Only about one-third of Americans have created a last will and testament (more commonly referred to as simply a "will"), including more than have of those aged 55 and older. While, no one wants to spend a lot of time thinking about what will happen after they die, creating a will can save your heirs a lot of time, aggravation and money after you're gone.
What is a will?
Simply put, a will outlines what you would like to happen to your assets (your house, your car, your jewelry, your DVD collection) after you die. It also names a person (called the executor or executrix) to oversee the dissolution and distribution of your estate after your death. If you die without a will, who gets what is decided by a probate court, based on your closest next of kin.
Four benefits to creating a will
However, avoid probate court (and the associated fees) is only one of the many good reasons for visiting your attorney and having him or her create a last will and testament for you.
1. You can choose who will care for your children and pets. More important even than your possessions is who will care for your minor children and your pets after your demise. You can designate a guardian for your kids and pets in your will and avoid them being placed with children services or the local pound or with relatives who may not have their best interests at heart.
2. You'll save your family money. Probate court services are not free. They will charge your heirs hefty court costs and administrative fees, depending on the size of your estate and how much time is required to complete the necessary steps to distribute your assets.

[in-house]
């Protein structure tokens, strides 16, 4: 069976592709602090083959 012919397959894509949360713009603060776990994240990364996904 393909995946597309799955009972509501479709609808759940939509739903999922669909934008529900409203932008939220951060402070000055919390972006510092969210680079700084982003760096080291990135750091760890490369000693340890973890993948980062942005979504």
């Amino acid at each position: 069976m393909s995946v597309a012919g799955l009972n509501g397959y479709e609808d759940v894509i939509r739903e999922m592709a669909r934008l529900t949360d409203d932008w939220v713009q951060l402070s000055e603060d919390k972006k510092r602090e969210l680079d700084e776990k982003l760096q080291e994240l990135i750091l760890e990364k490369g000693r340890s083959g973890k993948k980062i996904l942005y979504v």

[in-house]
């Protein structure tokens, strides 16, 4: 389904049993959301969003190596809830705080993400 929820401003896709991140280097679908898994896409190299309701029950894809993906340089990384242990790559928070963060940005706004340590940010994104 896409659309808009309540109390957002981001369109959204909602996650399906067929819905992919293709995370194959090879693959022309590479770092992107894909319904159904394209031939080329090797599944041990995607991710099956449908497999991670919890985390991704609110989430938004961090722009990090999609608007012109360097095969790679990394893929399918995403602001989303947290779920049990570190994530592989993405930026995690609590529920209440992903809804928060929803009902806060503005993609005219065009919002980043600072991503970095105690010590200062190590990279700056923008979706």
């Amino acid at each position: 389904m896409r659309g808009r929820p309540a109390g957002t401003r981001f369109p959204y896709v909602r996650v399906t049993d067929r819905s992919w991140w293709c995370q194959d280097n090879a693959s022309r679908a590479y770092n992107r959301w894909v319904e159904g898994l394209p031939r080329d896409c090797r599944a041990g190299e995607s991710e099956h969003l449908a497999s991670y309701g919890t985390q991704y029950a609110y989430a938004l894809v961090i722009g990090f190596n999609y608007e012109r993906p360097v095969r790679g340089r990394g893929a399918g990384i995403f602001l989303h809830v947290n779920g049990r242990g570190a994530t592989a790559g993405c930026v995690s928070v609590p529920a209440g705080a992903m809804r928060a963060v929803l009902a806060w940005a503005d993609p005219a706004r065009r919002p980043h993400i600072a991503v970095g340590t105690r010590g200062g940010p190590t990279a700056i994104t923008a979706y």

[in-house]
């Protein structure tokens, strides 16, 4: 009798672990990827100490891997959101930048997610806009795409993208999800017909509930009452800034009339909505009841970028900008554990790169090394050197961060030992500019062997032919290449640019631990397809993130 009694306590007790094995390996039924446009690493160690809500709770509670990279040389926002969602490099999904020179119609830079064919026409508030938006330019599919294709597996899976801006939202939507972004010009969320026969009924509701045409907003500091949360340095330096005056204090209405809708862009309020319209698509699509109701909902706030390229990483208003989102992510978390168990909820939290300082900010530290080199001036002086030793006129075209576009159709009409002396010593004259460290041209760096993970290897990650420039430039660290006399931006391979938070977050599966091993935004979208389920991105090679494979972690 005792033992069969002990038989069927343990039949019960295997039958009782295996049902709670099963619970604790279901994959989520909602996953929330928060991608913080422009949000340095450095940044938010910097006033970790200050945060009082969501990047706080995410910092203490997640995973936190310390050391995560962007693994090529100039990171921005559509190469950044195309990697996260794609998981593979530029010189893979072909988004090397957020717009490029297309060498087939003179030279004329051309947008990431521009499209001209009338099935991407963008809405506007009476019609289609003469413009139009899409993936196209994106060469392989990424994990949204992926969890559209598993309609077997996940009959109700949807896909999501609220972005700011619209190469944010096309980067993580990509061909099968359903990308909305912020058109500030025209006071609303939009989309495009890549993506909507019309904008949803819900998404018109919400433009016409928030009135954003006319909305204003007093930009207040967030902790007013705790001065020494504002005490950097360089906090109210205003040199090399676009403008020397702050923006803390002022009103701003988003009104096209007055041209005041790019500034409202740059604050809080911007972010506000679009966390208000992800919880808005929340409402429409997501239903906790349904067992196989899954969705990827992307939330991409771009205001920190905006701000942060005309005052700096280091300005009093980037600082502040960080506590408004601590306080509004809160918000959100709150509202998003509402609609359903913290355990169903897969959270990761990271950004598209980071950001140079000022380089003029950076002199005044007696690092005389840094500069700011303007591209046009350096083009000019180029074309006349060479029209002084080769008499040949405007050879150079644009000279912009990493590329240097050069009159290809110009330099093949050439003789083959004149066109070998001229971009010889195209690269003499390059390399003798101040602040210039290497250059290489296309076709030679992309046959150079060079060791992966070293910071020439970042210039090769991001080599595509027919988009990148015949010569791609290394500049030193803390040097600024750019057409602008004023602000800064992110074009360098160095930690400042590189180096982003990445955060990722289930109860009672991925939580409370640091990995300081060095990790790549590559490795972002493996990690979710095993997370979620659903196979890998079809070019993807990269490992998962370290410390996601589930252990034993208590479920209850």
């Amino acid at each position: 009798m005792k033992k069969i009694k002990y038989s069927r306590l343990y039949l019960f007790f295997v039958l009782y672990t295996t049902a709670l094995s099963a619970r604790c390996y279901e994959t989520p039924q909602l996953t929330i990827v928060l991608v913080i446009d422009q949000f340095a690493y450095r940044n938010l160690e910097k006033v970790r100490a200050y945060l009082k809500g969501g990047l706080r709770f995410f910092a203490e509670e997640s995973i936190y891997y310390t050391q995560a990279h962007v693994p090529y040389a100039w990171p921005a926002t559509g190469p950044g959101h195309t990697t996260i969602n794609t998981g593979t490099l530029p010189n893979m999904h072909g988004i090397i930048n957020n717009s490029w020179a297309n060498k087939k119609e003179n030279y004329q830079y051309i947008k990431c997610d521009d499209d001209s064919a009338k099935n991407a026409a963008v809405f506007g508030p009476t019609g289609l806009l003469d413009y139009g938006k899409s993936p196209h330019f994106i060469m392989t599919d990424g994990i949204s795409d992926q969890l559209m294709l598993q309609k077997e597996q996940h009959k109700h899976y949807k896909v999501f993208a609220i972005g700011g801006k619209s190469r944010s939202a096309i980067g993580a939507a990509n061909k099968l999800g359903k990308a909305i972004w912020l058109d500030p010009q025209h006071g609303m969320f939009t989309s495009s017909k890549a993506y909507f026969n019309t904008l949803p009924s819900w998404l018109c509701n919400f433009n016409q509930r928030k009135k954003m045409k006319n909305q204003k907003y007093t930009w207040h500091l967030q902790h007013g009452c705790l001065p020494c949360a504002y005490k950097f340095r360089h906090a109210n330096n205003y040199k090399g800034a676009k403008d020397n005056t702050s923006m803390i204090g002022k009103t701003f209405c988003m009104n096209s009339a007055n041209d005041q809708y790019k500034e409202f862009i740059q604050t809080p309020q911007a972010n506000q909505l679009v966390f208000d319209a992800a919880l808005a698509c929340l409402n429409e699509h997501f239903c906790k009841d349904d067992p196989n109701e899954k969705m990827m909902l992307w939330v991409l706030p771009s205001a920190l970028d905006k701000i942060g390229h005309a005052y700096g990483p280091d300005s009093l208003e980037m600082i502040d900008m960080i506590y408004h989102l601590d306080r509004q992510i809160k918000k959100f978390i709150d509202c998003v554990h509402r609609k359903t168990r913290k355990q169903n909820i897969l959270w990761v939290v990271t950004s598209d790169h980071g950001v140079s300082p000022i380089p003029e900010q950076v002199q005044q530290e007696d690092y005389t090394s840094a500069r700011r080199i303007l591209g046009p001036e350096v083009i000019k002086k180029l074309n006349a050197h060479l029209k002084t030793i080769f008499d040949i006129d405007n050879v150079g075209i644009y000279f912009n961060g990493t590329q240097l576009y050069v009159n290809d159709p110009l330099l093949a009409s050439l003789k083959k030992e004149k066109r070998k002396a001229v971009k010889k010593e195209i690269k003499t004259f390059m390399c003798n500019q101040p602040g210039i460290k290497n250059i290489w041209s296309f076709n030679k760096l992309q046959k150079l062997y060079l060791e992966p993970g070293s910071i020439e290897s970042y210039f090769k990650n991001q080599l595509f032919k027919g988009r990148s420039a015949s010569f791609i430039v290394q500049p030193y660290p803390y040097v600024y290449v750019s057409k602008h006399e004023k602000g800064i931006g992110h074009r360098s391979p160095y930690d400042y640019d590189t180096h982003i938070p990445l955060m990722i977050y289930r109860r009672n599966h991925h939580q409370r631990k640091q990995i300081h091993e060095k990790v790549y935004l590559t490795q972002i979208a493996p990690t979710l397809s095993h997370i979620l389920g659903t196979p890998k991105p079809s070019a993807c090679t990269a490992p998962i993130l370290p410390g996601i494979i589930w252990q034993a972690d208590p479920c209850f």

3. You can make gifts to charitable organizations. A will also allows you to leave all or a portion of your assets to your church, the local food pantry or any other charitable organization you designate.
4. You get to choose the person who makes decisions about the distribution of your assets. When you create a will, you get to choose the person who will sell your assets and/or distribute them to the people you designate. Without a will, the court names a person you probably don't even know to handle these tasks.
Don't leave the money and possessions that you've worked your entire life to earn to the mercy of a probate court judge. Create a last will and testament at your earliest convenience and make sure that your wishes are honored after your death.